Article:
Stories from the Cairngorms

To coincide with the launch of our latest Day Out called ‘Stories & Gaelic in the Landscape’ we put together a blog on some of the best-known figures and stories from our National Park.


If you think we are missing out on a good character or story – please get in touch, we would love to hear it!


The Big Grey Man of Ben Macdui

Probably one of the best known creatures is the Grey Man or in Gaelic ‘Am Fear Liath Mor’. This creature or presence has been haunting the summit and passes of Ben Macdui for a long time. It has been described as an extremely tall figure covered with short hair, or as an unseen presence that causes uneasy feelings in people who climb the mountain.

In 1925, the noted climber Norman Collie recounted a terrifying experience he had endured while alone near the summit of Ben MacDui some 35 years before. “I began to think I heard something else than merely the noise of my own footsteps. For every few steps I took I heard a crunch, and then another crunch as if someone was walking after me but taking steps three or four times the length of my own.” Collie was unable to make out the source of the noises because of mist, and continued “… [as] the eerie crunch, crunch, sounded behind me, I was seized with terror and took to my heels, staggering blindly among the boulders for four or five miles.” Other climbers have also reported similar experiences, many describing uncontrollable feelings of fear and panic, some actually seeing a huge grey figure behind them, and others only hearing sounds or even succumbing to inexplicable feelings of terror while in the area.

Linn of Dee

The beautiful River Dee bears also a hauntingly beautiful story…

‘At one time there lived near the Linn of Dee, in Mar Forest, a man named Farquharson-na-cat, i.e., Farquharson of the wand. He got this name from the fact that his trade was that of making baskets, sculls, etc. One night he had to cross the river just a little above the linn. In doing so he lost his footing, was carried into the gorge of the linn, and drowned in sight of his wife. Search was made at once for the body, but in vain. Next day the pool below the linn, as well as the river further down, was searched, but the body was not found. That evening the widow took her late husband’s plaid, and went to the pool below the linn, “atween the sun and the sky”. She folded the plaid in a particular way, knelt down on the bank of the pool, and prayed to the Spirit of the pool to give up the body of her drowned husband. She then threw the plaid into the pool, uttering the words, “Take that and give me back my dead.” Next morning the dead body, wrapped in the plaid, was found lying on the bank of the pool. Tradition has it that the widow soon afterwards bore a son, and that that son was the progenitor of the Farquharson Clan.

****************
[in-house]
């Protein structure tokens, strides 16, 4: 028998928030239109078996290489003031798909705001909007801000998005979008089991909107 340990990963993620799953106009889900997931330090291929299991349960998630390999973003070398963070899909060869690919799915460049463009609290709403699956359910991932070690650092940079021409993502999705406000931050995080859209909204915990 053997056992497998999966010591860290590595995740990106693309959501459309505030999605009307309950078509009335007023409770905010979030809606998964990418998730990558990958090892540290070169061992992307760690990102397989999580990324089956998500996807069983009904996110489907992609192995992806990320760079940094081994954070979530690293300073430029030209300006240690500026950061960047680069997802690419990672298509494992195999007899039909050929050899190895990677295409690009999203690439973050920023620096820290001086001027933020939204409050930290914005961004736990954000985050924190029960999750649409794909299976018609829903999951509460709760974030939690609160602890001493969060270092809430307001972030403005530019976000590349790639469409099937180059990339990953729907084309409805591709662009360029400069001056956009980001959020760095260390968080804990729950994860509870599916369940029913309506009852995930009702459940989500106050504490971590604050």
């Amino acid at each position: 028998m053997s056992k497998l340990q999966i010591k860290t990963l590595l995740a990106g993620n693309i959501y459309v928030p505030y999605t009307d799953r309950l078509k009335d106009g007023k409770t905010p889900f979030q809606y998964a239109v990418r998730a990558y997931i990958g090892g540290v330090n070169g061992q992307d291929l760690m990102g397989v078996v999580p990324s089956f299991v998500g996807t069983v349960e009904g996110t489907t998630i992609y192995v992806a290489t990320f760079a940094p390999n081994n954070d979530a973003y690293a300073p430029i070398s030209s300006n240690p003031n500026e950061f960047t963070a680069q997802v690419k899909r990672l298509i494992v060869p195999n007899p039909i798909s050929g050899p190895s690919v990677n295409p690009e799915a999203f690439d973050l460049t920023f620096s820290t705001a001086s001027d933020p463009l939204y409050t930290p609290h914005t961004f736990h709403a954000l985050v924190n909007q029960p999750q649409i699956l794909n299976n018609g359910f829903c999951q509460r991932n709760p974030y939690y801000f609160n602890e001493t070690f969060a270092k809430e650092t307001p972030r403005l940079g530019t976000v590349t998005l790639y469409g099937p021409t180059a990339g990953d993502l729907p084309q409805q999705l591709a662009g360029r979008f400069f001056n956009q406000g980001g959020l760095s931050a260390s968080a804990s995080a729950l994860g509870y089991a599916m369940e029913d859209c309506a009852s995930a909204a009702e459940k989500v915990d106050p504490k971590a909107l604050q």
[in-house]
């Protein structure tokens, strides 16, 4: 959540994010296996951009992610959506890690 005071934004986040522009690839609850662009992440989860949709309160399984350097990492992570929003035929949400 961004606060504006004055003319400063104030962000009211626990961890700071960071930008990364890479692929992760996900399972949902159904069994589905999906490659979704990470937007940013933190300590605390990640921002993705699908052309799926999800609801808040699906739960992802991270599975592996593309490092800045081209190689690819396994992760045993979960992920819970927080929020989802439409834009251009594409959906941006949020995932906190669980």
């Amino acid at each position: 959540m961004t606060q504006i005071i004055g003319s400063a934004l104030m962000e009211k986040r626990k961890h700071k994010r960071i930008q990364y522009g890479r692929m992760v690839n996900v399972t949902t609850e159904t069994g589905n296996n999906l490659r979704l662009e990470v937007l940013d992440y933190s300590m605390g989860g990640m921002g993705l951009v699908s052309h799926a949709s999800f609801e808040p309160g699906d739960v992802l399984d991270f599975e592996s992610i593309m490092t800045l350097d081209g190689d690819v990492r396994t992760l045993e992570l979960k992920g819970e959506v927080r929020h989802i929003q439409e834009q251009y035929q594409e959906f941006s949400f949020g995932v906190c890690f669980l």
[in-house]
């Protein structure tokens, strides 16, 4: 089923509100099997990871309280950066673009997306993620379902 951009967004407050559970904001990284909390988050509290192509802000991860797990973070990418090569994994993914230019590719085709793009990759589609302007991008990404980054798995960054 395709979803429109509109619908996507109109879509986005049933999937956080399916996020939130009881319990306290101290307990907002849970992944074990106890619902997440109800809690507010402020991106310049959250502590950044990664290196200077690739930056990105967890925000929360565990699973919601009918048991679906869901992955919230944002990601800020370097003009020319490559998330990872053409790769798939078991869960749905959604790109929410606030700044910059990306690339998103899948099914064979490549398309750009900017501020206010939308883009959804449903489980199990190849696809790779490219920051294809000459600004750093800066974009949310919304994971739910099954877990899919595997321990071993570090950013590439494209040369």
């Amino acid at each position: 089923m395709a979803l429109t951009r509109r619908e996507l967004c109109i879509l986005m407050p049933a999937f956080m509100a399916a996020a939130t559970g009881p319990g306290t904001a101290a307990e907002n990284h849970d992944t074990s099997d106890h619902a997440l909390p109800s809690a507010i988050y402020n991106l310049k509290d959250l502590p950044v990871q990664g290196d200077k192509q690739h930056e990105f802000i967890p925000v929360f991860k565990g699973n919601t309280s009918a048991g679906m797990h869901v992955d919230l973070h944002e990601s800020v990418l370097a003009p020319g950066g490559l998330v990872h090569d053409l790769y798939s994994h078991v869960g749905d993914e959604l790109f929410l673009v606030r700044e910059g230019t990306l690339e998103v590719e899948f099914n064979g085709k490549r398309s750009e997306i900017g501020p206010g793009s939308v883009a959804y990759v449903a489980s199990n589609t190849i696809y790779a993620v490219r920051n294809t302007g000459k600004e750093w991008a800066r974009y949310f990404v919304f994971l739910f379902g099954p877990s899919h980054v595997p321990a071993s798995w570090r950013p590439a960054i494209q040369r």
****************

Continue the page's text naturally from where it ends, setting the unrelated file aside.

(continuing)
The river Spey is spoken of as “she”, and bears the character of being “bloodthirsty”. The common belief is that “she” must have at least one victim yearly.’

The rhyme about the rivers Dee and Don and their victims is:

“Bloodthirsty Dee,

Each year needs three;

But bonny Don,

She needs none.”

Tobar-na-glas a Coille (The Well in the Grey Wood)

And just as there is a Big Grey Man, the Little Grey Man makes an appearance in the story of this well near Corgarff:

“The Well in the Grey Wood lies near the old military road, near the top of the hill that divides the glen of Corgarff from Glengairn. In a small knoll near it lived a spiteful Spirit that went by the name of Duine-glase-beg, i.e., the Little Grey Man. He was guardian of the well and watched over its water with great care. Each one on taking a draught of water from it had to drop into it a pin or other piece of metal. If this was not done, and if at any time afterwards the same person attempted to draw water from it, the Spirit resisted, annoyed, and hunted the unfortunate till death by thirst came.”

Lochan Uaine

We are finishing with the well-known story surrounding Lochan Uaine. This loch, also known as The Fairy Loch, has a deep green colour which encouraged the local tale that its colour comes from the fairies who are washing their clothes in the water – consequently turning the water a mesmerizing green. Believe it or not – it’s a beautiful place to see.


So why not join our local guide, Duncan Macdonald, on a day out exploring the stories of our National Park?!